The political deadlock is officially over.
The National Assembly on Thursday morning elected a new government headed by Prime Minister Hun Sen through a show-of-hands vote, ending a stalemate dating to last year’s July 27 elections.
Hun Sen’s CPP will enter a third mandate with coalition partner Funcinpec and its president, Prince Norodom Ranariddh, who kept his position as Assembly president.
The longest-serving leader in Southeast Asia, Hun Sen predicted a CPP-Funcinpec coalition for years to come.
“We must have a coalition government at least 20 or 30 years more,” he told reporters after the hourlong Assembly session.
The new government features one of the largest Cabinets in the world for a country this size, headed by seven deputy prime ministers, 15 senior ministers, and between five to seven secretaries of state in each of the government’s 26 ministries.
They face a backlog of legislation necessary to kick off a long-awaited Khmer Rouge tribunal and meet conditions for entry into the World Trade Organization. The stalemate had also caused donor countries and aid agencies to put some loans on hold.
The Assembly will convene again today for a swearing-in ceremony, followed by the first meeting of the new Council of Ministers.
Even as it hailed the deadlock’s end, the CPP battled reports of a schism in the party and the forced exile of party President Chea Sim. He was escorted to Bangkok on Tuesday morning by National Police Director General Hok Lundy—for health reasons, party officials say.
The presence of more than 100 police outside his compound and the bizarre circumstances of his departure on the day he was to seal the coalition’s power-sharing deal has sparked speculation that the party is split.
But reputed Chea Sim loyalists, including Interior Minister Sar Kheng, attended Thursday’s session and voted for the new Cabinet.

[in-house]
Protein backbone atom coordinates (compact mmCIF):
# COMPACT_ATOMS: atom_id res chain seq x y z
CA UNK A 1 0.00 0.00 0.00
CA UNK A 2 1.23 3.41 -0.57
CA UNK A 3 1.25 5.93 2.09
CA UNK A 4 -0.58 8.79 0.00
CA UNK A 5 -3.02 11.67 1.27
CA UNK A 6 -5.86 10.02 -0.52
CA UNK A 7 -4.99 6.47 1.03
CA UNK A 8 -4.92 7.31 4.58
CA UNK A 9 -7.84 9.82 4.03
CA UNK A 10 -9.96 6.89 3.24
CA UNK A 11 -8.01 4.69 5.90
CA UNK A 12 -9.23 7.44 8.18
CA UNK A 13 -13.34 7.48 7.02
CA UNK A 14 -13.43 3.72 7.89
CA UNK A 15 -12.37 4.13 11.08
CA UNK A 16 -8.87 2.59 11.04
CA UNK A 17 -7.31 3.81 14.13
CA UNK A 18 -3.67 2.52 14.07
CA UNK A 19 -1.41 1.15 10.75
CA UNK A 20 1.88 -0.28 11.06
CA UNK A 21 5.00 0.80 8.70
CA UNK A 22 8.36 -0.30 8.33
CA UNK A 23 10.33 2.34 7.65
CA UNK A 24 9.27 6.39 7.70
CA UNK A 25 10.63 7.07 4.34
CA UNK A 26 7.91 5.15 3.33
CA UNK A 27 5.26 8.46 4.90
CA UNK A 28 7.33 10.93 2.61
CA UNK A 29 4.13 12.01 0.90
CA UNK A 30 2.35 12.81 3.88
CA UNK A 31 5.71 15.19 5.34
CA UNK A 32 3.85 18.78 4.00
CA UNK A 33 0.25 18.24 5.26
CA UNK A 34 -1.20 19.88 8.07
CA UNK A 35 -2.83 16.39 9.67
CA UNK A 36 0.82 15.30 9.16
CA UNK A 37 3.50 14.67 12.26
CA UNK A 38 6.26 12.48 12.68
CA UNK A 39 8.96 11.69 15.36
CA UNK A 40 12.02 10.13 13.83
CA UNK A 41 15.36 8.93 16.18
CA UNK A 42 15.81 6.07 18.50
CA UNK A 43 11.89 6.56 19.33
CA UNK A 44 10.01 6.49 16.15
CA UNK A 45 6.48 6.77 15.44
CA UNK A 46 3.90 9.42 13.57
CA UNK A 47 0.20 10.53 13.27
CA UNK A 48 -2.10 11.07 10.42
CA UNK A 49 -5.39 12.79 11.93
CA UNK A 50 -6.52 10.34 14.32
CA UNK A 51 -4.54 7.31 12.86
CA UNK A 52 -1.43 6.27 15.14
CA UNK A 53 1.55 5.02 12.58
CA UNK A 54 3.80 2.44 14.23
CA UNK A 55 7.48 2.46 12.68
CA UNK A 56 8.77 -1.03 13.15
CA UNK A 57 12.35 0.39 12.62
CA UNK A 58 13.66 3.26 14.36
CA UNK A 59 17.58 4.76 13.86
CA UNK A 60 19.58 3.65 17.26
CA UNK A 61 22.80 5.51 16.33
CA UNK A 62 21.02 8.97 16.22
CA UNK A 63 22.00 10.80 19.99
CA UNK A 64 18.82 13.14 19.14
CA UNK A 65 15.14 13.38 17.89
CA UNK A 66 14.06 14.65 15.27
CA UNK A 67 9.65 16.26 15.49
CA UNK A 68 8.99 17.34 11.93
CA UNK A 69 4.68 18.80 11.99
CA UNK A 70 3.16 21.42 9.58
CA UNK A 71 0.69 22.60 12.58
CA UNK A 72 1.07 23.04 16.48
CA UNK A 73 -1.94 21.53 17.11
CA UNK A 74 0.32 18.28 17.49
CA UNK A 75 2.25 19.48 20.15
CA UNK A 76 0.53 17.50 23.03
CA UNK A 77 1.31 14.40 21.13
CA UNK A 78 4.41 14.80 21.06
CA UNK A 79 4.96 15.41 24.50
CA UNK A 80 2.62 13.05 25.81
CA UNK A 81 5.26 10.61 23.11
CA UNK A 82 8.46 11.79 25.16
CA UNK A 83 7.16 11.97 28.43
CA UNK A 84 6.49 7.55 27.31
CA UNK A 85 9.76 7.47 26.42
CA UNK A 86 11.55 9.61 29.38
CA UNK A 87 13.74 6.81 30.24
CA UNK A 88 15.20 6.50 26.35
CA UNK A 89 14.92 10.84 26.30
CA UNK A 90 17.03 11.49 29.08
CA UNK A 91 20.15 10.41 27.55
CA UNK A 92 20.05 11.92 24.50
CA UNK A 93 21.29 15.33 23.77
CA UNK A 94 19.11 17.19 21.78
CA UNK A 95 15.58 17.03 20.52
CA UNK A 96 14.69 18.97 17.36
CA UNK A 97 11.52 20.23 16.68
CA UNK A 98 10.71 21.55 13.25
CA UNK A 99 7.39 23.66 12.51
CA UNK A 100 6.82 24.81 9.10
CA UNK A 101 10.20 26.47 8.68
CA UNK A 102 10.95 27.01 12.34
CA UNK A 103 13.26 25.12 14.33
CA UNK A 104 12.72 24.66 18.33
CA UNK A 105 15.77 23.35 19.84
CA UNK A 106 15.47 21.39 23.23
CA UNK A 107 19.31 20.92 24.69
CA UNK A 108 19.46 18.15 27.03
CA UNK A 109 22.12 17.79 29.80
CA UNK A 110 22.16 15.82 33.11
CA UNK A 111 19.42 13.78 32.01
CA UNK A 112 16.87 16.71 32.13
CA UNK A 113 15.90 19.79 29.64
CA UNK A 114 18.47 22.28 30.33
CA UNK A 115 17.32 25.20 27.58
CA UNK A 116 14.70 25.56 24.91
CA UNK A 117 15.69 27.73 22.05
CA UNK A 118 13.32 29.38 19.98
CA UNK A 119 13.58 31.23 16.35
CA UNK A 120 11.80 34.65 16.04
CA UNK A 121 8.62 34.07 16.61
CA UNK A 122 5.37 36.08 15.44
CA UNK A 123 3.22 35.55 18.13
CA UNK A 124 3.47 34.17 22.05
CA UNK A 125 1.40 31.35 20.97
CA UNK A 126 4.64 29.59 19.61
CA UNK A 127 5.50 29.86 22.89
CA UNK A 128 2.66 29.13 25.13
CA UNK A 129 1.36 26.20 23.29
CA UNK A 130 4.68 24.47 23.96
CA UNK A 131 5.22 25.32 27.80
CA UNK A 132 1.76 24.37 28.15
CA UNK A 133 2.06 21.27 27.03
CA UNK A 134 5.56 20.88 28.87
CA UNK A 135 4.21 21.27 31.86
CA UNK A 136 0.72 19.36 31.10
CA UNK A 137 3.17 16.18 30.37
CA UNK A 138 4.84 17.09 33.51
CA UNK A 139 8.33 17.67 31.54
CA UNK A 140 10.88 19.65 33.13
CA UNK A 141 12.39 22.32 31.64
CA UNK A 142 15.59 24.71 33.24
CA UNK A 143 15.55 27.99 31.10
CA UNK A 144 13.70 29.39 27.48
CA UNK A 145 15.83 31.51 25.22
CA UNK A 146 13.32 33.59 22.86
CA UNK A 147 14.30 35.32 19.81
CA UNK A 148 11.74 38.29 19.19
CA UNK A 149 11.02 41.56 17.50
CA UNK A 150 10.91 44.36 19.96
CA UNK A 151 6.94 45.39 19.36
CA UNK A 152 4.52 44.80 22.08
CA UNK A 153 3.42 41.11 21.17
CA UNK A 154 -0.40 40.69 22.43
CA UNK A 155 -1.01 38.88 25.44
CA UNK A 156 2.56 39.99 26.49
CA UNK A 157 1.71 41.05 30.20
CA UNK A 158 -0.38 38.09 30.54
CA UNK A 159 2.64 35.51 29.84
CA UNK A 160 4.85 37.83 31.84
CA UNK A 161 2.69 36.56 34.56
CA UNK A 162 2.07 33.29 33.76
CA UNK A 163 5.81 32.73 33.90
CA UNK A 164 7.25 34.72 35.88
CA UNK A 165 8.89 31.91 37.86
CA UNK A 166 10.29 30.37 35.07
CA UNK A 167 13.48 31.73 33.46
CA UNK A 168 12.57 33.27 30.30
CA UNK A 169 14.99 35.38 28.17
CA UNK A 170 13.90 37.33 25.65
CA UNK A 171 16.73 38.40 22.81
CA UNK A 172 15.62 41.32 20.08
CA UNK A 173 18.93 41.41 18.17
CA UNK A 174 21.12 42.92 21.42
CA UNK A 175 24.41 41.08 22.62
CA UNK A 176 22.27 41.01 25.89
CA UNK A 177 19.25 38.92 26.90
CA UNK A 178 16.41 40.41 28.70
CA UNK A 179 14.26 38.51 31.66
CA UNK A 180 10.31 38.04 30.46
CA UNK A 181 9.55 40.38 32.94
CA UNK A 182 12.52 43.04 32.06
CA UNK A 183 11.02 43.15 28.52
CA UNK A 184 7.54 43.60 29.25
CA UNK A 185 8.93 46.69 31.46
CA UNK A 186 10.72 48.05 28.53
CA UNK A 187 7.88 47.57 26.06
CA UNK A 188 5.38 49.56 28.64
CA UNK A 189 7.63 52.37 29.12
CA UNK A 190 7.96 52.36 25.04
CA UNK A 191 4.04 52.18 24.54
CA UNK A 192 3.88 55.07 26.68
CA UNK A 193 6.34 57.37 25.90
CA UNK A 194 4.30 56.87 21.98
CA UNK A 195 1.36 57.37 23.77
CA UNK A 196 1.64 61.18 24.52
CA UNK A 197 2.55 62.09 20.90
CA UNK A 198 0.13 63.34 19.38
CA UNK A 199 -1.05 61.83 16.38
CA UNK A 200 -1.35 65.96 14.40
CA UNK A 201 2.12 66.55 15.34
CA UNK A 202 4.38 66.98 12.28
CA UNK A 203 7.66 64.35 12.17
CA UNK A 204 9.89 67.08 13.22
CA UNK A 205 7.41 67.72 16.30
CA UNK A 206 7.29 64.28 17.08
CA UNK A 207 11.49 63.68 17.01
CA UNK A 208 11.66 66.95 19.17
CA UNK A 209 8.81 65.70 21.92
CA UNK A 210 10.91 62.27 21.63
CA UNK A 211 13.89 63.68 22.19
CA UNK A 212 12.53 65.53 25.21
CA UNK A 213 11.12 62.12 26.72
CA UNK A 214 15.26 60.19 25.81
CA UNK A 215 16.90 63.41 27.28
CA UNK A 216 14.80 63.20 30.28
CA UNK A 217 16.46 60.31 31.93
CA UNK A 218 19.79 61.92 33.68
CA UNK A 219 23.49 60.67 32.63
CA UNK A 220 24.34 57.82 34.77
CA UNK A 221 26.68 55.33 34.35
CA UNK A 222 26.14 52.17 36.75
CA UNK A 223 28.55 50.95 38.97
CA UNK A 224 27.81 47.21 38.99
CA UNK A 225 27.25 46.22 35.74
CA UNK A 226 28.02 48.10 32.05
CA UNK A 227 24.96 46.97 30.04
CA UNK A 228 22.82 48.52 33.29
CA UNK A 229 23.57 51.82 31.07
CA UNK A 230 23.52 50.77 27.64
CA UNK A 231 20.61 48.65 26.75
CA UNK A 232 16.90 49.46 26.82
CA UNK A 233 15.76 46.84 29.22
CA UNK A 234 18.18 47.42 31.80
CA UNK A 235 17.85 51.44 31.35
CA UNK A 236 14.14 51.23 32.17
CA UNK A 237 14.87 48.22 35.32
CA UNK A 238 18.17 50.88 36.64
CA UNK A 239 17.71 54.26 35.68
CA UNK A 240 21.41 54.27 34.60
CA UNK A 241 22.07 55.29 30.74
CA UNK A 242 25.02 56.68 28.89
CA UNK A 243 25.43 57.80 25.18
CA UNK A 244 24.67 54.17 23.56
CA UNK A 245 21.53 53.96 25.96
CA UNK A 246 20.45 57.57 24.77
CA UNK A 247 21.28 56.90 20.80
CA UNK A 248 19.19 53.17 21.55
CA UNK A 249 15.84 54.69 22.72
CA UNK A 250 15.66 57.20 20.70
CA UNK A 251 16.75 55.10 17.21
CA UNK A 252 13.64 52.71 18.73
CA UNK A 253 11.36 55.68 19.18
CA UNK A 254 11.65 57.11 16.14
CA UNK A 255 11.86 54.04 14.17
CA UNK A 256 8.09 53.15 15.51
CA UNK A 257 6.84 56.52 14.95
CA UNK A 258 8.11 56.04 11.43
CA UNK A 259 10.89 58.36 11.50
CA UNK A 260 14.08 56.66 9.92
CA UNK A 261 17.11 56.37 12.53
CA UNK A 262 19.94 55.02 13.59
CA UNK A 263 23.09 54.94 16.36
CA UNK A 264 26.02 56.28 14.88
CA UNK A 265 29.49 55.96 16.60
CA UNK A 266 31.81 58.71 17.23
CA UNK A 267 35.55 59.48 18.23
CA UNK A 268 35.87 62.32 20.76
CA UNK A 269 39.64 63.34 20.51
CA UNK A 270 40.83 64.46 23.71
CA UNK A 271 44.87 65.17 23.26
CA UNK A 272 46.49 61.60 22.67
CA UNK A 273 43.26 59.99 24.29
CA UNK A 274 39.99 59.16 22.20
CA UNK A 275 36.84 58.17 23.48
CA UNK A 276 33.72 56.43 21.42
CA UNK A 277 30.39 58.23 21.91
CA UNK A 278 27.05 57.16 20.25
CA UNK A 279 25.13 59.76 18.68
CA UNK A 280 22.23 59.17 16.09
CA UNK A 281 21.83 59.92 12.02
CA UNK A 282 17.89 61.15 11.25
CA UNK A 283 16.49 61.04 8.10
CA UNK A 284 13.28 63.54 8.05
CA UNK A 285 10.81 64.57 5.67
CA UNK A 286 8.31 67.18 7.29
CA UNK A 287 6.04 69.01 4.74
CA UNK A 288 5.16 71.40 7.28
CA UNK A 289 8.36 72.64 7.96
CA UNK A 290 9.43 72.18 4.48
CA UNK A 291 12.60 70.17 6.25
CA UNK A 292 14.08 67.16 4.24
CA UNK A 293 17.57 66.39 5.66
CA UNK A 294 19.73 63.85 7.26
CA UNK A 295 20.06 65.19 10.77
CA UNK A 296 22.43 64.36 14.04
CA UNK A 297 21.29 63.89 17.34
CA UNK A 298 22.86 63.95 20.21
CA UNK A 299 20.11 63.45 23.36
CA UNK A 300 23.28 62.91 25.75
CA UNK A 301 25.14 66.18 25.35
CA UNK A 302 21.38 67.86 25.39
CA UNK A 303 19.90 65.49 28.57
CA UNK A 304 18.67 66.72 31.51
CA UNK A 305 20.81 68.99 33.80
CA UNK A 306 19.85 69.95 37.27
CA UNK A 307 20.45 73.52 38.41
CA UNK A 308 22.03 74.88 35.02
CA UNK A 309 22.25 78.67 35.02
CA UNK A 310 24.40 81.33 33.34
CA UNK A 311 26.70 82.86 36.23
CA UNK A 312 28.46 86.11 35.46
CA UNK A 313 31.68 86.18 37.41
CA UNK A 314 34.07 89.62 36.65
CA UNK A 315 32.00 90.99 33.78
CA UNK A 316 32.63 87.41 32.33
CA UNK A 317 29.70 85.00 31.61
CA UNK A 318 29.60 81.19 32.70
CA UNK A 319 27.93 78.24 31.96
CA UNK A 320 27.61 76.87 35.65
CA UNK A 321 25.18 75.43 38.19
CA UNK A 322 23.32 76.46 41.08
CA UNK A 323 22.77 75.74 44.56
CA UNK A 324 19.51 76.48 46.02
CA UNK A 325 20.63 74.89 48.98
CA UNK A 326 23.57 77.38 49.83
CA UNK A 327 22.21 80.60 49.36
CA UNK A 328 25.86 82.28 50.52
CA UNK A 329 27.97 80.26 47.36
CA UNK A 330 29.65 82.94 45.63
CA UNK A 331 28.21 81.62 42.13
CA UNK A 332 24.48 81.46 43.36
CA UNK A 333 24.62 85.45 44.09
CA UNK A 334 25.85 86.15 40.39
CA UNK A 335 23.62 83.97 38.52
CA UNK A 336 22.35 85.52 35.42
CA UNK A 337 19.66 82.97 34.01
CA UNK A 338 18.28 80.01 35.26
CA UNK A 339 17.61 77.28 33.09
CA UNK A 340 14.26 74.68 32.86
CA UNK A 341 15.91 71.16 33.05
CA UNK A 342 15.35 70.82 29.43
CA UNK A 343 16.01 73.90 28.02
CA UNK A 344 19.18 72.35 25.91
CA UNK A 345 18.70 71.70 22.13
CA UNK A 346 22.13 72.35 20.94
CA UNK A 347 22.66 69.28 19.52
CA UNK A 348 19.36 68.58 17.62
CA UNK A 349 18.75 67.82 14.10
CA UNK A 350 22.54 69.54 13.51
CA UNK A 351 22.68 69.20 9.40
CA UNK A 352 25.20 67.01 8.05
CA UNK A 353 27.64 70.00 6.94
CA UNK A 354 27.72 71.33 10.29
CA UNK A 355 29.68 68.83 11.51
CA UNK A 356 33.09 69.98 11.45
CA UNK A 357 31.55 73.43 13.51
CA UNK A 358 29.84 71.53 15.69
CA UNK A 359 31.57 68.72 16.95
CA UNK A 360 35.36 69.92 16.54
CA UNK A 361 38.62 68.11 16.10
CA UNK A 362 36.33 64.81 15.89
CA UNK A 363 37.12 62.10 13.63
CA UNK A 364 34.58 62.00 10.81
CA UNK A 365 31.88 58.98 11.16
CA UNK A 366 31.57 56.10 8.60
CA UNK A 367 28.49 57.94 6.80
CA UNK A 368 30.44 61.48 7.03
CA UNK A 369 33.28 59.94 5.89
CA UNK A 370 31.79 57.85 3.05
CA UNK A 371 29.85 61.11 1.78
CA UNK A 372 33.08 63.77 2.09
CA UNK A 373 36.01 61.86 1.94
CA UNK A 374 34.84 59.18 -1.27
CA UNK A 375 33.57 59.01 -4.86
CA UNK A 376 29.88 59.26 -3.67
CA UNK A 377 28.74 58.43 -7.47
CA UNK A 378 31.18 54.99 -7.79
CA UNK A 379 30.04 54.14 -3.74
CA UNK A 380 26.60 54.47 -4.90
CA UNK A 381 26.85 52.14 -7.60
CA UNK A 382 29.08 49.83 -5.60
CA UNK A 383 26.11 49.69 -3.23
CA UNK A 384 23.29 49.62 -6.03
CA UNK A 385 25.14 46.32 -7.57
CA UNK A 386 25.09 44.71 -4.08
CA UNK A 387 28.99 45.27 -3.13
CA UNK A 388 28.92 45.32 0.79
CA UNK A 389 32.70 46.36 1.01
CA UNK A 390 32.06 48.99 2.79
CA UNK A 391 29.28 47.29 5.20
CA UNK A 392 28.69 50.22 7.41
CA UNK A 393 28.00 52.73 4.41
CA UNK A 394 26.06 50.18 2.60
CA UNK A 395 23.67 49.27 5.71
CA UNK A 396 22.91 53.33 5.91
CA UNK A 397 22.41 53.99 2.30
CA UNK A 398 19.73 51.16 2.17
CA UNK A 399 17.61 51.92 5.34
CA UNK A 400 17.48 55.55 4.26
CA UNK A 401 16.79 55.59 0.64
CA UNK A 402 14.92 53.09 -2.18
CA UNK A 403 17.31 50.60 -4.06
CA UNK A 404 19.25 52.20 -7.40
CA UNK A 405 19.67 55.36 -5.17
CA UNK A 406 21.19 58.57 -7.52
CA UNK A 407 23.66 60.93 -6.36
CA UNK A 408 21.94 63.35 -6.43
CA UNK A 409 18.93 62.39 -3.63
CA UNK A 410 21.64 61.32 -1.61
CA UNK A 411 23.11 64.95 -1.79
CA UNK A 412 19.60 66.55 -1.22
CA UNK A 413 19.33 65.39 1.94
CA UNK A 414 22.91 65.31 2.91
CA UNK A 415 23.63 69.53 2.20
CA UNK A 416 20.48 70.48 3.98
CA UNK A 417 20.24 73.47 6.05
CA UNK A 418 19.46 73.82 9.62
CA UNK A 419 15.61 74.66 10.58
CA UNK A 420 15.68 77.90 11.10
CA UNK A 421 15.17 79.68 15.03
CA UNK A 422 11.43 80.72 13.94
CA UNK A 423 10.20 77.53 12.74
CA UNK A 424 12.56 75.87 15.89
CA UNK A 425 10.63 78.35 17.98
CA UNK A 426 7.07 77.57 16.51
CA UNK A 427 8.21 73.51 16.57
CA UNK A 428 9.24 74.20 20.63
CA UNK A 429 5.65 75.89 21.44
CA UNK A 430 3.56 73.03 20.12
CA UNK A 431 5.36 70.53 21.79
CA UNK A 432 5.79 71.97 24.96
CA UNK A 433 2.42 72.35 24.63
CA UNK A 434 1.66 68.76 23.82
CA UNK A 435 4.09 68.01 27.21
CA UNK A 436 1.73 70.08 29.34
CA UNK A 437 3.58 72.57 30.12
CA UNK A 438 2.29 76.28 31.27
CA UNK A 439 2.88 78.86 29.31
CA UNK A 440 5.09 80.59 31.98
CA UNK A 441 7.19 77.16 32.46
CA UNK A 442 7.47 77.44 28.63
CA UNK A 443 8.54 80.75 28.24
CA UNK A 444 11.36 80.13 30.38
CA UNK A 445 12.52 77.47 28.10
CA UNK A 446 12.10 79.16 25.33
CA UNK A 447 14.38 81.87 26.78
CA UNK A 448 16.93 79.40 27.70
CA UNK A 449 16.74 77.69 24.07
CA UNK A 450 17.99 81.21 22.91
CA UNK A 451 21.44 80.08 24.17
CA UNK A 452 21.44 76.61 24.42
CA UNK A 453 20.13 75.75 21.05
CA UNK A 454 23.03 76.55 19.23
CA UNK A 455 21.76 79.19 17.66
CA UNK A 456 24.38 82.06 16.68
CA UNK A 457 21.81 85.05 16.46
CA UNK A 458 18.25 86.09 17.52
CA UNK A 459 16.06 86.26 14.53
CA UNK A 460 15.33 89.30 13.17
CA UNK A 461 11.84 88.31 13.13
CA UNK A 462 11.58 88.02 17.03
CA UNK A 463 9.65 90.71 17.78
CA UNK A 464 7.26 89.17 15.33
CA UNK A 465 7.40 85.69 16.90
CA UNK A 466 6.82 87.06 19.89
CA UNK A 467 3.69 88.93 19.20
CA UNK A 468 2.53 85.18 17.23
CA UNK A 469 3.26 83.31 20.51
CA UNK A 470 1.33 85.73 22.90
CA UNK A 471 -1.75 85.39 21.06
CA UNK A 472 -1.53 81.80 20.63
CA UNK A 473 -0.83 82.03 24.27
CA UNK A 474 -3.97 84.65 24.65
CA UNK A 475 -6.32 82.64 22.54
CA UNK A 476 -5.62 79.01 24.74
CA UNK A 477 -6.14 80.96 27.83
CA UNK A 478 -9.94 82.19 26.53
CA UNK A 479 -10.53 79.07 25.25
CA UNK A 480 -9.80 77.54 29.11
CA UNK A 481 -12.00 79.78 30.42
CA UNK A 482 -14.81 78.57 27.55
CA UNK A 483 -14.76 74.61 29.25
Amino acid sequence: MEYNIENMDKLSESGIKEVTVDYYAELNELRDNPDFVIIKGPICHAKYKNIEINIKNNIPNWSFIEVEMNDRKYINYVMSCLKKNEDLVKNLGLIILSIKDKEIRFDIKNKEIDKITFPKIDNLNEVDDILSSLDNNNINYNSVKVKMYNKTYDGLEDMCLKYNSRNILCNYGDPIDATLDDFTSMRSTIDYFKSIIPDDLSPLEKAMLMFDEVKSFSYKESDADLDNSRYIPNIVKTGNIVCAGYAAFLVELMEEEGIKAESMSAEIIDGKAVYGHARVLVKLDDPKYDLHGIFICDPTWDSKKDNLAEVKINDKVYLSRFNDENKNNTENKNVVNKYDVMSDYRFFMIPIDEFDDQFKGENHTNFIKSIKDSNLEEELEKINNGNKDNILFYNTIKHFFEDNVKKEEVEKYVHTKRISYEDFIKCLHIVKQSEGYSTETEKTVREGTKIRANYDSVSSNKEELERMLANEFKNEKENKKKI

“The truth is what is happening here in the National Assembly,” Hun Sen said, denying the reports of a party divide.
Hun Sen and Prince Ranariddh exchanged flowers several times at the Assembly meeting, which garnered standing applause from the 96 parliamentarians in attendance.
Absent were a few sick Assembly members and Sam Rainsy Party parliamentarians who boycotted the session. Most of the opposition members went to Bangkok this week, saying they feared that Hun Sen would coerce them into attending the meeting.
The party said Thursday’s proceedings, based on a controversial “package vote” measure, are illegal. The package vote allows for the election of government and Assembly posts in a single vote, in contradiction with protocol outlined in the Constitution.
With the exception of Senator Ou Bunlong, expected to defect to the royalist camp, the opposition received no Cabinet or parliamentary leadership posts as promised through its now-lifeless alliance with Funcinpec.
King Norodom Sihanouk, who also has been critical of the government’s formation, wrote from self-exile in North Korea that he still intends to abdicate.
In reply to a letter regarding the new government’s legality, on Wednesday the King wrote, “I have no power or ability to change or help. I will accept the mistake if I have made the mistake.”
The King had pushed for a three-party meeting with Sam Rainsy in official talks last year at the Royal Palace.
A previously planned meeting between the King, Hun Sen, the prince and Chea Sim has been canceled, but Prince Ranariddh said Thursday he and Hun Sen had invited the King to return to Cambodia.
“The King said he would come back when the political deadlock is finished. I wrote to him that people miss him and ask that he come back soon,” the prince told reporters.
He also fended off claims by the opposition that he took money and gifts to join the government, including a newly acquired helicopter and small passenger jet.
“This is a successful day. What Prime Minister Hun Sen and I have done, it is not for personal gain. It is to serve the nation,” the prince said.
Added Hun Sen: “I would like to thank Prince Norodom Ranariddh who has worked very hard with me and the CPP to find a political solution to lead the National Assembly and government.”
The prime minister also boasted of maintaining relative peace in the country through the stalemate.
“After a deadlock of more than 11 months, we did not slip into a culture of violence like other countries have when they only have a deadlock of one or two weeks,” Hun Sen said.